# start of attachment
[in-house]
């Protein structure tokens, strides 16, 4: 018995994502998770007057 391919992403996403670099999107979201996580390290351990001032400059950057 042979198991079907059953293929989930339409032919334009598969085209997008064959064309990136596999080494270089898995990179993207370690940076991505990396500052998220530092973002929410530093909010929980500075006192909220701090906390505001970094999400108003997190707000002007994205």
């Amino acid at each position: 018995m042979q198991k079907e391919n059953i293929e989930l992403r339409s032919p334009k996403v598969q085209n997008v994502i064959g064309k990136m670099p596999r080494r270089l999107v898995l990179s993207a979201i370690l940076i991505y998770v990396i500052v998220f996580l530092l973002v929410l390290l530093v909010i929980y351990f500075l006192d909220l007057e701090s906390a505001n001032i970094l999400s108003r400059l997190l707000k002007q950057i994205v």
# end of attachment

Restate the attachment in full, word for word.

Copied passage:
[in-house]
């Protein structure tokens, strides 16, 4: 018995994502998770007057 391919992403996403670099999107979201996580390290351990001032400059950057 042979198991079907059953293929989930339409032919334009598969085209997008064959064309990136596999080494270089898995990179993207370690940076991505990396500052998220530092973002929410530093909010929980500075006192909220701090906390505001970094999400108003997190707000002007994205």
């Amino acid at each position: 018995m042979q198991k079907e391919n059953i293929e989930l992403r339409s032919p334009k996403v598969q085209n997008v994502i064959g064309k990136m670099p596999r080494r270089l999107v898995l990179s993207a979201i370690l940076i991505y998770v990396i500052v998220f996580l530092l973002v929410l390290l530093v909010i929980y351990f500075l006192d909220l007057e701090s906390a505001n001032i970094l999400s108003r400059l997190l707000k002007q950057i994205v």